It is well established that human pancreatic cancer cell lines overexpress the epidermal growth factor (EGF) receptor (EGFR) and produce multiple ligands that bind directly to EGFR, including transforming growth factor-alpha (TGF-α, amphiregulin, heparin-binding EGF-like growth factor (HB-EGF), betacellulin and epiregulin [8-12]. These cell lines also express other growth factors such as fibroblast growth factors (FGFs) and platelet-derived growth factor (PDGF) B chain [13-16]. However, expression of receptors and ligands in cell lines does not necessarily indicate parallel alterations in PDAC in vivo. Therefore, studies using human tissues have been of vital importance in this regard. Studies using immunohistochemistry, Northern blot analysis and in situ hybridization techniques, have demonstrated that PDAC tissue samples overexpress EGFR and six ligands that bind directly to EGFR (EGF, TGF-α, HB-EGF, betacellulin, epiregulin and amphiregulin), as well as c-erb-B2, c-erb-B3, and c-erb-B4 [10,11,17-19]. These cancers also overexpress basic fibroblast growth factor (FGF-2), acidic FGF (FGF-1), keratinocyte growth factor (KGF), FGF-5, PDGF B chain (but not A chain), insulin-like growth factor-I (IGF-I), the EGF-like growth factor Cripto, hepatocyte growth factor (HGF), vascular endothelial growth factor (VEGF), all 3 mammalian transforming growth factor beta (TGF-β) isoforms, bone morphogenetic protein-2 (BMP-2) and activin βA [14,15,20-29]. Many, but not all of the corresponding receptors are concomitantly overexpressed. For example, there is overexpression of PDGF receptor α and β, the IGF-1 receptor, MET (the receptor that binds HGF), the 2 Ig-like form of type I FGF receptor (FGFR-1), and the type II TGF-β receptor (TβRII) but not the insulin receptor [16,21,23,26,30-33]. IGF-II and insulin are not overexpressed in PDAC [21], whereas the type I TGF-β receptor (TβRI) is under-expressed [31-33]. Thus, there is selective overexpression of specific receptors and their ligands in PDAC, and this concomitant overexpression leads to the creation of aberrant paracrine and autocrine pathways that confers a distinct growth advantage to pancreatic cancer cells.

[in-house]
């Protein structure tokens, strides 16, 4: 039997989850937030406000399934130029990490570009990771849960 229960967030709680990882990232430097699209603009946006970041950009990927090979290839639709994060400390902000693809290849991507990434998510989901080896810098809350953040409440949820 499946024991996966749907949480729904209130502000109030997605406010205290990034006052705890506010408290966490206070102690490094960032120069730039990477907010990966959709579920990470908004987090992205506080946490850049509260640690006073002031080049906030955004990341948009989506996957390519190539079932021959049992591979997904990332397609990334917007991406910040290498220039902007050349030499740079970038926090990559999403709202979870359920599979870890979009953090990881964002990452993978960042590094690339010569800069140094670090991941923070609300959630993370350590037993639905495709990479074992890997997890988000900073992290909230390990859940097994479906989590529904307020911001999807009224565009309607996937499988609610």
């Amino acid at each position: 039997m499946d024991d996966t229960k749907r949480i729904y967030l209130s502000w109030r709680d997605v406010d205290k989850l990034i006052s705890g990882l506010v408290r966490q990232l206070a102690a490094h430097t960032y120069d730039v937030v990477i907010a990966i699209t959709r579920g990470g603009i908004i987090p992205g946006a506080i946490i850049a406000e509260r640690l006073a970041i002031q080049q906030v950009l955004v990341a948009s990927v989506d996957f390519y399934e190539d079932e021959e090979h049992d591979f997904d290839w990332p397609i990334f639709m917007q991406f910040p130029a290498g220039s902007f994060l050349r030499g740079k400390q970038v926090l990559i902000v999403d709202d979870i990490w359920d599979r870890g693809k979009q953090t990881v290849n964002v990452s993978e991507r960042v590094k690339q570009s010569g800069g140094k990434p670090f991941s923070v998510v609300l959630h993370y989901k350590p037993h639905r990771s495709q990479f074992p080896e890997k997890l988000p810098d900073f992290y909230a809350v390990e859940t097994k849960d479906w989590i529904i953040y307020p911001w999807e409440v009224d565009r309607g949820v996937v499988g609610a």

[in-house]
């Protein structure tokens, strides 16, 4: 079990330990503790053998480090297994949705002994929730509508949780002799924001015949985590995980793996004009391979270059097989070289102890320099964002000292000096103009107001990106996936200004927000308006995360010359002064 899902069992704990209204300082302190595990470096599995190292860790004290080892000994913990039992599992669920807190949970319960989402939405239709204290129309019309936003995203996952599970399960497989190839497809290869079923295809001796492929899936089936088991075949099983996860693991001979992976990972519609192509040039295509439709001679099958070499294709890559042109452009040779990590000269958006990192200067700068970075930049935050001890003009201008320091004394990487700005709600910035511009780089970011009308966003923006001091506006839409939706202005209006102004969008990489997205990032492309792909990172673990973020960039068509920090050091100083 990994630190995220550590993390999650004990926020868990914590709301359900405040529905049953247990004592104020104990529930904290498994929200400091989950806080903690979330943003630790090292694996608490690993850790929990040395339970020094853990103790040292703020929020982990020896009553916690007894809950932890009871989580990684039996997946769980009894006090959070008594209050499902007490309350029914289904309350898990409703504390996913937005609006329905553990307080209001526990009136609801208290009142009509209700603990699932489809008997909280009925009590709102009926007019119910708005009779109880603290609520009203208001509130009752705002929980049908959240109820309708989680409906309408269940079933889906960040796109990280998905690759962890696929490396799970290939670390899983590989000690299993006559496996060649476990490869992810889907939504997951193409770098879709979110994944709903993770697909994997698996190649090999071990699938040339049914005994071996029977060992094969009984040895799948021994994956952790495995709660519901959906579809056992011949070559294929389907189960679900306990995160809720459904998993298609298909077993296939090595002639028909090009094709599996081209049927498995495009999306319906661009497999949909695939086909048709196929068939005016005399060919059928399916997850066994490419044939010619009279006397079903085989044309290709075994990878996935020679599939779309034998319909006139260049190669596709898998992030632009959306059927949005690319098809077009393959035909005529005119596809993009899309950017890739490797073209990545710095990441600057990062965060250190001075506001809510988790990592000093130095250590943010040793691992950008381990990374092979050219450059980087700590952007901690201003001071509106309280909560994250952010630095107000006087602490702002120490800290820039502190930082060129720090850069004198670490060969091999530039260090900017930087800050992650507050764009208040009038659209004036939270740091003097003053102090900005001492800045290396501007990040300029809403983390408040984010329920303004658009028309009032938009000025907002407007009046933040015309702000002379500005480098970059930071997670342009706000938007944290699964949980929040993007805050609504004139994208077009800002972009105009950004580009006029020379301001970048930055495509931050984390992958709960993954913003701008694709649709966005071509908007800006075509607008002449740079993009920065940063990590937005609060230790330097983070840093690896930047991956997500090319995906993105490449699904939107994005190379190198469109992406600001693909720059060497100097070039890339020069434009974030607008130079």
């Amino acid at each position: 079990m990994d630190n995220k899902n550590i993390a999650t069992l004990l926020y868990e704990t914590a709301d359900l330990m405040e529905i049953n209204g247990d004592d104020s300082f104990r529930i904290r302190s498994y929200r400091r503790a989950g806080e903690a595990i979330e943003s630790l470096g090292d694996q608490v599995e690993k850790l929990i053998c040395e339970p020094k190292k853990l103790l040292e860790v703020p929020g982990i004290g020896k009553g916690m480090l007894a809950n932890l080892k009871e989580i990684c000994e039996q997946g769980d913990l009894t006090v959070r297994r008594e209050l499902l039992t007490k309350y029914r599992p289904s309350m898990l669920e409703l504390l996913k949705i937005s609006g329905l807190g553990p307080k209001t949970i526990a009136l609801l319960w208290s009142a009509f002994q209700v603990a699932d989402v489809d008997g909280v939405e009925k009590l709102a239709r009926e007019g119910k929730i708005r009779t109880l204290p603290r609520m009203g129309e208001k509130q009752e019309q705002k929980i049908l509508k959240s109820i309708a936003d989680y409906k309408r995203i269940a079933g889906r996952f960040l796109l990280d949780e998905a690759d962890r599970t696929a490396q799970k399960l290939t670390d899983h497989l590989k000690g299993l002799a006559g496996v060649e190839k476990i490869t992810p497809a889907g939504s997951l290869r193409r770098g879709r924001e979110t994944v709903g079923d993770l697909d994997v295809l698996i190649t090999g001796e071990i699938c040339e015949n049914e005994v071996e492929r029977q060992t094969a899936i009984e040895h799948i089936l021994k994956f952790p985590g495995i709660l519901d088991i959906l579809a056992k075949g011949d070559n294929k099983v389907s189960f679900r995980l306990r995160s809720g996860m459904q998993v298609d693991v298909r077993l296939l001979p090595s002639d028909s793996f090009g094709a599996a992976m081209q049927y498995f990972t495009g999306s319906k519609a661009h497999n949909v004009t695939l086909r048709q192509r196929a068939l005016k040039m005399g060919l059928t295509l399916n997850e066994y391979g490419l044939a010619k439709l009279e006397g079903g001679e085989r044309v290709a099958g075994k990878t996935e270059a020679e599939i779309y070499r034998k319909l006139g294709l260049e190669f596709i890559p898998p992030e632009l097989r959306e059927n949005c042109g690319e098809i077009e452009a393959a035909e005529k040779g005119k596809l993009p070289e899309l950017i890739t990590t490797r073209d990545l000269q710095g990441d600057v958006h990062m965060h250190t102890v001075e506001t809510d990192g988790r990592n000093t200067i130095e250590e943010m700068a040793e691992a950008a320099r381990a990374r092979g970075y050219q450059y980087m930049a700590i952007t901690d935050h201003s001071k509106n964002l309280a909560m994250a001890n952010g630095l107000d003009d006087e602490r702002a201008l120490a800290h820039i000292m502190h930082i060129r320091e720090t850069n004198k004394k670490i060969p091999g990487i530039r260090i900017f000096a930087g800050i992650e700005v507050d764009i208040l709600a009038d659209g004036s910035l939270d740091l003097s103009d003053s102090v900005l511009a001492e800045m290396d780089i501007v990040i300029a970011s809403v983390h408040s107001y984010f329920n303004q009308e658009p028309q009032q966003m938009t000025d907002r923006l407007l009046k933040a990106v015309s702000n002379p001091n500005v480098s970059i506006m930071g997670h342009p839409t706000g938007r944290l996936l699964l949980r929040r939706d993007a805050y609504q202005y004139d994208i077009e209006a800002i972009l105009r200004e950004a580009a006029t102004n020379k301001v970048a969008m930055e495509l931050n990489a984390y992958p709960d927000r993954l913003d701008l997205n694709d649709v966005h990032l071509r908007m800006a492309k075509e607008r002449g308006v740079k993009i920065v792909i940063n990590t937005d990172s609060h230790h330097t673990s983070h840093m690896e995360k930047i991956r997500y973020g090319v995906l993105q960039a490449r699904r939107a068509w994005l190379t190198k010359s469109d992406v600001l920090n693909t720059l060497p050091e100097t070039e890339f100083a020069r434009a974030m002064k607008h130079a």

The clinical importance of the above observations is underscored by numerous observations. For example, the concomitant presence in the cancer cells of EGFR and either EGF or TGF-α is associated with disease progression and decreased survival of PDAC patients [34]. Overexpression of c-erbB3 [19], FGF-2 [20] or TGF-β [35] is associated with decreased patient survival. The aberrant cytoplasmic localization of amphiregulin [36] is also associated with decreased patient survival. Dominant negative inhibition of either EGFR or FGFR-1 markedly attenuates pancreatic cancer cell growth [37-39]. Expression of a cyclin D1 antisense construct in pancreatic cancer cells lowers cyclin D1 levels in these cells, attenuates their growth in vitro, and blocks their tumorigenicity in vivo [40]. EGFR blockade with an anti-EGFR antibody attenuates pancreatic tumor growth, and inhibition of EGFR tyrosine kinase activity suppresses pancreatic tumor angiogenesis [41,42]. Together, these findings are among many that support the hypothesis that tyrosine kinase receptors and ligands have an important role in PDAC.